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Volume 10 No. 25
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ManU Flotation Begins Amid Heavy Criticism Of Glazer Family

ManU has started the process for its N.Y. Stock Exchange listing and hopes "to raise" up to $383M by selling a 10.2% stake in the club, according to James Ducker of the LONDON TIMES. A total of 16.7 million shares "will be offered and priced at between $16 and $20 per share." It values ManU at up to $3.6B, "making them the most valuable sports team in the world." However, club Owners the Glazers "drove another wedge between themselves and ManU supporters Monday night by reneging on their original plans to use all funds from a successful flotation in N.Y. to reduce the club's exorbitant debt." The Glazers had stated in their preliminary filing earlier this month that they "intend to use all of our net proceeds from their offering to reduce our indebtedness." But it emerged last night that the owners "now plan to use only" $114.4M of any proceeds to reduce the debt, and "pocket a similar sum for themselves." If demand for the IPO "proves high, the Glazers could receive" up to $216.7M. Under the terms of the listing, the Glazers "will retain control of United through their ownership of Class B shares, which will have 10 times the voting power of the stock sold to the public." ManU's IPO prospectus states that the club "will sell 8.3 million shares" and the Glazers also will "sell 8.3 million shares but will have the option to sell 2.5 million more if there is sufficient demand from investors" (LONDON TIMES, 7/31). ManU in a statement said that the club's Class A Ordinary Shares "will trade under the symbol 'MANU.'" In London, Simon Stone wrote, "On an issue where even the use of the word 'MANU' can evoke bad feeling due to its alien nature amongst hard-core United fans, the Glazer family has already been a hugely divisive issue" (INDEPENDENT, 7/31).

TOUGH SELL: REUTERS' Oran & Lacey reported that the IPO "may be a tough sell" in the U.S. given the lack of U.S. publicly traded sports teams to compare to, and given that many Americans "don't regard football as a top sport." The company's latest financials may also "give investors pause." Revenue for the fiscal year '12 is expected to be between £315-320M ($495-503M), down 3-5% from the previous year (REUTERS, 7/31). BBC's Richard Anderson wrote that ManU fans "aren't happy." Looking at the terms of the proposed share sale, "it's not hard to see why." Only "part of the proceeds" will go toward paying down the club's $680M debt, with "a significant chunk going directly to the Glazers themselves." ManU Supporters Trust CEO Duncan Drasdo said, "Supporters are going to be very angry about this. The Glazers have already cost United more than £550M ($863M) in debt-related fees, and now we have another slap in the face as they help themselves to half of the proposed [sale] proceeds" (BBC, 7/31). In London, Rob Smyth opined that the Glazers are "the naffest magicians in history." He wrote, "Abracadabra! Watch hundreds of millions of pounds turn to dust. Hey presto! Watch Cristiano Ronaldo disappear and return a year later as Bebe. Shazam! Watch the Glazers trouser half the money from the IPO that was supposed to ease the club's elephantine debt." He continued, "It seems half the money will be going straight to the Glazers' cavernous pockets" (GUARDIAN, 7/31).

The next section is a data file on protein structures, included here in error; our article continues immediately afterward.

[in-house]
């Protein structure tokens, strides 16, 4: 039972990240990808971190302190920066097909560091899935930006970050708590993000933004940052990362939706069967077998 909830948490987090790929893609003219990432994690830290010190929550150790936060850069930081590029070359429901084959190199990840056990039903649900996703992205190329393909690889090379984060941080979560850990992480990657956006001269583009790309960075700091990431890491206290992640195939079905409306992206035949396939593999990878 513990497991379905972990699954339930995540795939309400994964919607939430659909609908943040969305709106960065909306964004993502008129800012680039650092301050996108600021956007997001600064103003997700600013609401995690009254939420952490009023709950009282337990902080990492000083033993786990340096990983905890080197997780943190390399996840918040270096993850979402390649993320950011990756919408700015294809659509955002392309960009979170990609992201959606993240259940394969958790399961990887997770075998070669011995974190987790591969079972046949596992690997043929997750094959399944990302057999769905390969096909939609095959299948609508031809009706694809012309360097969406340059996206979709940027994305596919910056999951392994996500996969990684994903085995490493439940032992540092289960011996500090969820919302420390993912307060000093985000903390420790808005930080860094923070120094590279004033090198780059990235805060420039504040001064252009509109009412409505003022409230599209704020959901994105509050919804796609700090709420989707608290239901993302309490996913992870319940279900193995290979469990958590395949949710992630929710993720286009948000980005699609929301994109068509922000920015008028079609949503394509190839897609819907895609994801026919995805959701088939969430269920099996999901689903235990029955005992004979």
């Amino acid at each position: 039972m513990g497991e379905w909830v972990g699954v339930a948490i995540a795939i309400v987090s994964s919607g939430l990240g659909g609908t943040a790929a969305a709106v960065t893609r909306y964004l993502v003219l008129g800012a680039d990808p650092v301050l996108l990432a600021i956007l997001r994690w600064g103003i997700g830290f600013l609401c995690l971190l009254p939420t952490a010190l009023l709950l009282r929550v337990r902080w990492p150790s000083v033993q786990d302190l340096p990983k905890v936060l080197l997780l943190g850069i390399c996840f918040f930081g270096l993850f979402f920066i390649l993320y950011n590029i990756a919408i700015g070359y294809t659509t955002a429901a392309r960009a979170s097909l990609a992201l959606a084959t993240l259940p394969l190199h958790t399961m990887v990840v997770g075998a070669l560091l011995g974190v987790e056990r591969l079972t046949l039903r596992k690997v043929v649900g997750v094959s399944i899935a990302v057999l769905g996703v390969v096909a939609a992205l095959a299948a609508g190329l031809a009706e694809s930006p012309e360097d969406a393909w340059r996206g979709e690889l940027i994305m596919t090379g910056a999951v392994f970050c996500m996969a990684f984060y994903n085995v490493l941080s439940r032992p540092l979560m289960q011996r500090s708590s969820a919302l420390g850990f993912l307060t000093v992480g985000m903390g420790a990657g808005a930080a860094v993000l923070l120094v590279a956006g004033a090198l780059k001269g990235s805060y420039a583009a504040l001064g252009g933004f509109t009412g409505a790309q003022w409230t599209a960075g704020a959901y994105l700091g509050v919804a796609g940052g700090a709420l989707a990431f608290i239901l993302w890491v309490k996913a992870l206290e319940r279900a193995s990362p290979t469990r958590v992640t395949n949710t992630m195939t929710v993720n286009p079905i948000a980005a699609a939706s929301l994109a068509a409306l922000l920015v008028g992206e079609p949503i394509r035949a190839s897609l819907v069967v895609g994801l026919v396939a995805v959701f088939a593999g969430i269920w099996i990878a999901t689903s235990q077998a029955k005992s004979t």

SHARE PLAN: In London, James & Rushe wrote the flotation further angered supporters "after it emerged that senior employees at Old Trafford stand to benefit from a share scheme worth up to £204M ($320M)." A "2012 Equity Incentive Award Plan," as it is described in the prospectus released on Monday, "has raised questions among some United fans" as to whether Manager Alex Ferguson and CEO David Gill "stand to personally profit from the Glazers' decision to list the club on the New York Stock Exchange." United refuse to comment on the situation. A United spokesperson said, "Under the regulations of the SEC [Securities and Exchange Commission], we are not permitted to disclose the contents of the document." Ferguson and Gill have "both staunchly defended the American owners in the past, much to the dismay of those that have protested against the way that the club has been run since the Glazers' leveraged buyout in 2005." Only nine days ago, Ferguson said  the Glazers were "great" and suggested "the majority of real fans will look at it realistically and say it's not affecting the team" (GUARDIAN, 7/31)

RISE AND FALL: The prospectus states that ManU's total club revenues "in the year to June 30 are expected to be down by as much as" 5%, at $494-501M. Much of that is "due to a reduction of as much as £15.2M ($23.8M) in broadcasting income in the light of United's early exit from the Champions League." But commercial revenues "are up" by 13% to £117M ($183.3M) thanks to "new sponsorship deals and a north American promotional tour." The prospectus states that the company "was incorporated in the Cayman Islands on April 30." It also "outlined the club's future commercial strategy -- including a 'regional sponsorship model' across the world and an expanded MUTV" (MANCHESTER EVENING NEWS, 7/30).